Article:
From time to time, we all realise there are things we wish we'd known. Bianca has compiled a list of them to make these moments few and far between!
If you live near your university always attend lectures. It is so easy to get into the vicious cycle where you skip a lecture to study and catch up on readings, subsequently fall behind in class and then skip lectures because you have no idea what is happening and so on. I made this mistake in Contract Law and the results were not pretty. Things would have been so much easier if I just attended all my lectures (or listened to them online) and caught up on the readings later.
To deal with the dreaded Socratic method in class, always bring your laptop and if you type furiously for the entire lecture (or at least pretend to), you will be unable to accidently make eye contact with your lecturer and be compelled to answer questions in front of the class.
Most of your lecturers do want to see you succeed and will often drop hints throughout the semester about the content on the exam. Document the examples provided by your lecturer and any reappearing themes throughout the semester. While your lecturer may claim that everything is examinable, if you can predict the sorts of questions you will face it will make completing the exam so much easier.
Don’t stay up until 2am studying just because your housemate with magical powers to concentrate works well into the early hours of the morning. Especially when you are a morning person and had a few drinks the night before.
Don’t bother attending your 9am tutorial if you had a late night. A couple of hours extra sleep will do wonders and you can always copy the notes of your studious friend who actually attended class.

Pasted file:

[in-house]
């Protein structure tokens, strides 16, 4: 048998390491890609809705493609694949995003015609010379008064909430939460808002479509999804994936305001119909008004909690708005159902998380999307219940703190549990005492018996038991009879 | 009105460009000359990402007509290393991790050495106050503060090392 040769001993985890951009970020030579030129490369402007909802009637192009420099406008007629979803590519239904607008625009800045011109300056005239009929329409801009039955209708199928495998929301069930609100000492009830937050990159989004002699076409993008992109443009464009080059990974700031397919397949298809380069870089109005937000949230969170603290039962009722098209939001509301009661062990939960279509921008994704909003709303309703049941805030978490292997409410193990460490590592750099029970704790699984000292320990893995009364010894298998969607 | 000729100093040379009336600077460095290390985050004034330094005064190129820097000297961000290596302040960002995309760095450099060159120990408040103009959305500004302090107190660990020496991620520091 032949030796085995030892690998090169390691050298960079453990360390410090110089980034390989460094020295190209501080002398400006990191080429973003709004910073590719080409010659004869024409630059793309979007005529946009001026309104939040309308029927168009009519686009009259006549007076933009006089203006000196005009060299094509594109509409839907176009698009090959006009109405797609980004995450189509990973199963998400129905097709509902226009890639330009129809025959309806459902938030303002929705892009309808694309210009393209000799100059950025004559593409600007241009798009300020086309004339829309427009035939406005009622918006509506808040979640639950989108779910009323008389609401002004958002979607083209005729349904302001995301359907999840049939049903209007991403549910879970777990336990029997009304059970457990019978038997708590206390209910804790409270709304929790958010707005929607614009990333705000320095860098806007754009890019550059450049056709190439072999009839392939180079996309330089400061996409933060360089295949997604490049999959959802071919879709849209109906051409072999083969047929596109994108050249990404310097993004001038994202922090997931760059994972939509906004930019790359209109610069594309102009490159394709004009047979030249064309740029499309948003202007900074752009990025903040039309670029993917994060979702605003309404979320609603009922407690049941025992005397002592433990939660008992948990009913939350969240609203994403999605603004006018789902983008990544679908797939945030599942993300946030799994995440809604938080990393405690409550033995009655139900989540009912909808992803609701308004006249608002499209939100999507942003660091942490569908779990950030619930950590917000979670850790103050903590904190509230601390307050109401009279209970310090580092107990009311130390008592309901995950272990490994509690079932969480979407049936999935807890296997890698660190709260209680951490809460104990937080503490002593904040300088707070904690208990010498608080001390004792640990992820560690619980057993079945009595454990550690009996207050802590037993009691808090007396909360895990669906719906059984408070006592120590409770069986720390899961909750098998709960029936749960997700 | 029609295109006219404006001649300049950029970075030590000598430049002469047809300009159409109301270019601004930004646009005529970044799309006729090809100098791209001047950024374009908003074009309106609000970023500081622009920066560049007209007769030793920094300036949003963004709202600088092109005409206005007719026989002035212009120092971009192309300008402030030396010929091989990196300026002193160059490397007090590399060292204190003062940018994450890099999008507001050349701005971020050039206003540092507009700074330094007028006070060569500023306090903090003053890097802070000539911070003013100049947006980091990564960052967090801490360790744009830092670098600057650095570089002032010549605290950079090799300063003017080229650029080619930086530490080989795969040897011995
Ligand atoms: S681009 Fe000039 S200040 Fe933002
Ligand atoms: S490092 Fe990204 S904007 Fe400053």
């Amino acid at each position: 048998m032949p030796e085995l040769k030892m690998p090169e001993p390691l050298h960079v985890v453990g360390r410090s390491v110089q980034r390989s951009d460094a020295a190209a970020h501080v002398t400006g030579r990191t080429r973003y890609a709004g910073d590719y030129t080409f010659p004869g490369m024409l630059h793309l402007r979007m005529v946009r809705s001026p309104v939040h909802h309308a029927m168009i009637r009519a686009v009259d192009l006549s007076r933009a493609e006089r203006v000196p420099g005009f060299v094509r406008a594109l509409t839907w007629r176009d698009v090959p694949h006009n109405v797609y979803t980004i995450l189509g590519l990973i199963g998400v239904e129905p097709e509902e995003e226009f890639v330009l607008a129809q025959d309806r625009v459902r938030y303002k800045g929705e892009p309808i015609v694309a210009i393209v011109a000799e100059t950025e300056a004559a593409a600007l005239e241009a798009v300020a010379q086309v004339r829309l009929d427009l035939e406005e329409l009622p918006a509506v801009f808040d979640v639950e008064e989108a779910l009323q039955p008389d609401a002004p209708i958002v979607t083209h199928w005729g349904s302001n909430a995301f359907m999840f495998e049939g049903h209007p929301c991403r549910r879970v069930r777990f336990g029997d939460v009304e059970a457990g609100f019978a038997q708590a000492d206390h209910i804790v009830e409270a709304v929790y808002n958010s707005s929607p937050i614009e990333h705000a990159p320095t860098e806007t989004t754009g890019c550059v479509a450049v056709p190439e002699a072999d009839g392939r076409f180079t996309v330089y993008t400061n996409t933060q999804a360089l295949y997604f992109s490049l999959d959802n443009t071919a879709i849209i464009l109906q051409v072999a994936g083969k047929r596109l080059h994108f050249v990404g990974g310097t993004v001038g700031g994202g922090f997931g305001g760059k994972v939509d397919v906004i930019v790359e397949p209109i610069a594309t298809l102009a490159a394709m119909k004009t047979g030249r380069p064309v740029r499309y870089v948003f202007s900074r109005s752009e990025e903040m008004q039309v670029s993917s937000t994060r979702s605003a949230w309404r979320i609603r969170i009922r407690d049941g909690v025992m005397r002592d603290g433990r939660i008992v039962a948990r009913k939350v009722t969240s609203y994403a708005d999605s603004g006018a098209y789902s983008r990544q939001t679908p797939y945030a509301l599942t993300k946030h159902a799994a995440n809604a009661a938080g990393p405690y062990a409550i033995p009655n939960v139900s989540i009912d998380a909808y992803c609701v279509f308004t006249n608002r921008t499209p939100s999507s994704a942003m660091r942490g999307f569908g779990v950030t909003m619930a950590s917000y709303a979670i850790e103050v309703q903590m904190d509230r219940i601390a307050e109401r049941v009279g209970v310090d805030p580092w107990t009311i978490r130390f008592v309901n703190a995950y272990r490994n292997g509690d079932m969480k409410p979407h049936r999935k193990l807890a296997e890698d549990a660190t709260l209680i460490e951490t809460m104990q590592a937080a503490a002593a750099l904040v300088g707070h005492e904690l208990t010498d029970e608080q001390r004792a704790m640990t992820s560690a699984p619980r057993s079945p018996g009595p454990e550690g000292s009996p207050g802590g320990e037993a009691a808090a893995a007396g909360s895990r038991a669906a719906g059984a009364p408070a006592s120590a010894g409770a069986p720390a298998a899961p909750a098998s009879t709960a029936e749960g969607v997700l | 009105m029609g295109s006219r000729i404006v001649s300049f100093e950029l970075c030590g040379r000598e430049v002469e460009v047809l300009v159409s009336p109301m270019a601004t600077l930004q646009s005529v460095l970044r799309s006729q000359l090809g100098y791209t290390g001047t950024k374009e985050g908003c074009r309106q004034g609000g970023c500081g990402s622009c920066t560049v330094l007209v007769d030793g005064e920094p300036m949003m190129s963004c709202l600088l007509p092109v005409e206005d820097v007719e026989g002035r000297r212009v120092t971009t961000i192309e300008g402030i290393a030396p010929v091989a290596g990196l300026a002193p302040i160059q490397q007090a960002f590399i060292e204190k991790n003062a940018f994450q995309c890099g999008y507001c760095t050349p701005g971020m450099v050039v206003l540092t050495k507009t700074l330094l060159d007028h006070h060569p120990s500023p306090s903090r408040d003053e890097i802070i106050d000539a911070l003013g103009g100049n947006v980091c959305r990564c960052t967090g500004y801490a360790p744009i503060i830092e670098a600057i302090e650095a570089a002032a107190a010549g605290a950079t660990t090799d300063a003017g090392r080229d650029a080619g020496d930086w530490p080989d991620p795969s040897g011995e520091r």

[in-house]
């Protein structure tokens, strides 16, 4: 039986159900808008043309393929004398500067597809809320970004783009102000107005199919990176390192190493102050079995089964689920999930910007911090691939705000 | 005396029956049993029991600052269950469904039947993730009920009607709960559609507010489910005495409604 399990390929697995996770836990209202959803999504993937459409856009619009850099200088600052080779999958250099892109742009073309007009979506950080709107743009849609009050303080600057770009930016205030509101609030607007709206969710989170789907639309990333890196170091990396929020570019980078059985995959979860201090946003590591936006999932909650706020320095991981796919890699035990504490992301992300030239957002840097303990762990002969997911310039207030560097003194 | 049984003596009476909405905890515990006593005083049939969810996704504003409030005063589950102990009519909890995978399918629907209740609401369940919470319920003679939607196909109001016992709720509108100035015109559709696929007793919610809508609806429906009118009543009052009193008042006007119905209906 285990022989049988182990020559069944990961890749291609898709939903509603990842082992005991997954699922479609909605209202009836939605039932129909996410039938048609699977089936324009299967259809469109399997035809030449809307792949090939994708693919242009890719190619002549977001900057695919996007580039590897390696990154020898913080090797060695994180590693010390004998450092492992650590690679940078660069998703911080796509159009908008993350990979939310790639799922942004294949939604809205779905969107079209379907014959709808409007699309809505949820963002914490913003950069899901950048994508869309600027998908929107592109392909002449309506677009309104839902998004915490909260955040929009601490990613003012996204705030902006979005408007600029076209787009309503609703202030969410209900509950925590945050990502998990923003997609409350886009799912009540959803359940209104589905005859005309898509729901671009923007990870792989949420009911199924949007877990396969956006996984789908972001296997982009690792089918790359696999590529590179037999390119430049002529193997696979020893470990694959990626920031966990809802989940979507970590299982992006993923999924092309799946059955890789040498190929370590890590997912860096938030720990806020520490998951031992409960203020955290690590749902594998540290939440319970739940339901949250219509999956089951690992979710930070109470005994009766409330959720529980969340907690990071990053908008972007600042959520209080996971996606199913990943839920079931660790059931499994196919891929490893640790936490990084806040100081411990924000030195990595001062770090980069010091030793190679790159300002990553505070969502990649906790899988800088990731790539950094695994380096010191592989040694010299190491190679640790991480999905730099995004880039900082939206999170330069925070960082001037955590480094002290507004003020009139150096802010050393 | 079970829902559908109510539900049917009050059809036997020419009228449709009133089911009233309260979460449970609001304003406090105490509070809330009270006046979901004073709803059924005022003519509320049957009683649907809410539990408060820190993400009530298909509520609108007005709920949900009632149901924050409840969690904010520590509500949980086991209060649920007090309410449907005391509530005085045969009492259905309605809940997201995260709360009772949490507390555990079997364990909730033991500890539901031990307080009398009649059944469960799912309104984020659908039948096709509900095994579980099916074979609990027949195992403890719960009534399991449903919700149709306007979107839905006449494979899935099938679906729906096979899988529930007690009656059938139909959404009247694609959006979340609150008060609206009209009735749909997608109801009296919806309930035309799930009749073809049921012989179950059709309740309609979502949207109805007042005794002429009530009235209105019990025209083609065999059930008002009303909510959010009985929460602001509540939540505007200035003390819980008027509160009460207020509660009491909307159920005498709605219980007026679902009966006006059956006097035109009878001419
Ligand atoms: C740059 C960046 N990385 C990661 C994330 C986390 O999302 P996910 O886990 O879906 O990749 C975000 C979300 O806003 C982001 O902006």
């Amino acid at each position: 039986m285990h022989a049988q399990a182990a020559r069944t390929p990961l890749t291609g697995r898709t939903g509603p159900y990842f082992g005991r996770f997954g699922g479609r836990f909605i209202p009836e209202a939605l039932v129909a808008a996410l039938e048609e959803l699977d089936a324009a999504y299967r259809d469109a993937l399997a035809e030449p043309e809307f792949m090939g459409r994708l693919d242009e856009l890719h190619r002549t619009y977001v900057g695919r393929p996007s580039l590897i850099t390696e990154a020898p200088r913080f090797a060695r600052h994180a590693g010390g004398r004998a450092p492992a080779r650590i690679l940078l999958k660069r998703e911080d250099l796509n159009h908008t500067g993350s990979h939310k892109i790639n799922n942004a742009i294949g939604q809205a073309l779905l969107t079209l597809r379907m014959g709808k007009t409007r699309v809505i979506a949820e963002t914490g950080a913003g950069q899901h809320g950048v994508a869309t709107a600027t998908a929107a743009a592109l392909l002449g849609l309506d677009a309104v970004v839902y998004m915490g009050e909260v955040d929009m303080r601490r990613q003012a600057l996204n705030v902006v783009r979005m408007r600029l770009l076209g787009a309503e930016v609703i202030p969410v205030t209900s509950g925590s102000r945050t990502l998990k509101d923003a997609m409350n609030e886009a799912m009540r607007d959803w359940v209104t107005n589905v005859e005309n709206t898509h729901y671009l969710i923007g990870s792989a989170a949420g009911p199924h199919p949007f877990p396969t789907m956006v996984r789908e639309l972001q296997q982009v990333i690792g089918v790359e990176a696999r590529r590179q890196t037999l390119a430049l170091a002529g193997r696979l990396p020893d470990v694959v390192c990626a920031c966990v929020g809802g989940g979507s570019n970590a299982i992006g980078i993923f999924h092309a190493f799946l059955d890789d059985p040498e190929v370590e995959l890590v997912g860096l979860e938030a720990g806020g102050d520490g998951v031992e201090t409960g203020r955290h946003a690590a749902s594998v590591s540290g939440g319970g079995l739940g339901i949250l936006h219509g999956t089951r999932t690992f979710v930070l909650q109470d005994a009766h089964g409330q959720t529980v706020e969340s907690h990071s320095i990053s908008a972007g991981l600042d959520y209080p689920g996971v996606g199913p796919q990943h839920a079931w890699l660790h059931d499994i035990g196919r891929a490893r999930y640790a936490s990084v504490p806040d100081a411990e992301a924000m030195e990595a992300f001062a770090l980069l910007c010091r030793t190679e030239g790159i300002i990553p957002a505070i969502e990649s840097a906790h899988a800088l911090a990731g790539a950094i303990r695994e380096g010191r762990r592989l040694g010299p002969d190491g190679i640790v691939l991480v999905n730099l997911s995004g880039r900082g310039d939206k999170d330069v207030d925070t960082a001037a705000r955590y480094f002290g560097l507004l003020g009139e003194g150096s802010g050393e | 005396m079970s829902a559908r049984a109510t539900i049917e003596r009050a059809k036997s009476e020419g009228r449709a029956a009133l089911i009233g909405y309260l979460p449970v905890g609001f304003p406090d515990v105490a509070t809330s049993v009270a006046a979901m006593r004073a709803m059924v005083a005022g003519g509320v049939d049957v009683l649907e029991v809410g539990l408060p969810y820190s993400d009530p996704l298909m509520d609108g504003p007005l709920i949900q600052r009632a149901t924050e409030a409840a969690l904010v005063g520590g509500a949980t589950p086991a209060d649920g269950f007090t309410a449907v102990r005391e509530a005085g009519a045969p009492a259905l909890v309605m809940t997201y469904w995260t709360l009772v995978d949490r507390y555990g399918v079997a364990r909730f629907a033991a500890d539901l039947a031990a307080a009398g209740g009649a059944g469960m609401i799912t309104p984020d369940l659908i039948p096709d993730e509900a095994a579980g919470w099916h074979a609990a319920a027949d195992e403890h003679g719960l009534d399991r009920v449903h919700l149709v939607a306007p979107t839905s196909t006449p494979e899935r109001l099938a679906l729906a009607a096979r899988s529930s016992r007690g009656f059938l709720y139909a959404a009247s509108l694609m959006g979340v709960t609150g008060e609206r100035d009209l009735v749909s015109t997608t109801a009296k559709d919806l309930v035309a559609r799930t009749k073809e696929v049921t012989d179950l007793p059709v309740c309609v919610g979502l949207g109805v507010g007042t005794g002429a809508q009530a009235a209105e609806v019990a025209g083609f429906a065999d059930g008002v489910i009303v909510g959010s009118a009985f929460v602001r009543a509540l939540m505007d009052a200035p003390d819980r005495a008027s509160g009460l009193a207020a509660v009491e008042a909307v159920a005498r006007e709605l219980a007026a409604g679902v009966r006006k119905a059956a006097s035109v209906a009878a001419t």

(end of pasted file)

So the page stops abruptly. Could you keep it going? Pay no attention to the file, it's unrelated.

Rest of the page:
We know you’re a superstar and achieved excellent results in high school without having to put in too much effort or by cramming the night before assessments. But law school is a marathon, not a sprint. Slowly preparing your exam notes throughout the semester instead of waiting until SWOTVAC. Your stress levels will be much more manageable and you will be a step ahead of your peers.
Your law school friends will understand your craziness and those weekly Law & Order/Please Marry My Boy marathons will be what you keep you going each week.
Try not to make enemies – it’s so awkward when you run into them in the real world. You don’t have to be friends with everyone, but don’t let other people get to you.
Begin looking for volunteer work early. While you may not have any legal experience in first year, it will make it so much easier to get a Clerkship later on if you have been slowly gaining experience from the start of your degree.
Don’t be afraid to speak up in class, no one will judge you and who cares if they do anyway. Do talk to your lecturers, you never know which one will invite you to get coffee with them and an international criminal lawyer who worked at the Khmer Rouge Tribunal in Cambodia.
Double degree students – you will love your other degree. You will procrastinate doing your Corporate Law assignment by doing the recommended readings for your other degree so you still feel like you are studying, but do not have to face reading another 100 page judgment.
I was lucky to learn this early in first year: Always step outside your comfort zone and take any opportunity that comes your way. For instance, I absolutely hated public speaking when I commenced university, but forcing myself to enter mooting and witness examination competitions helped improve my self confidence immensely. Say yes to opportunities that come your way, even if they are not of a huge interest to you. You never know where they will take you.
Lastly, have fun! Law school may be stressful, but your friends and family will always be there to support you.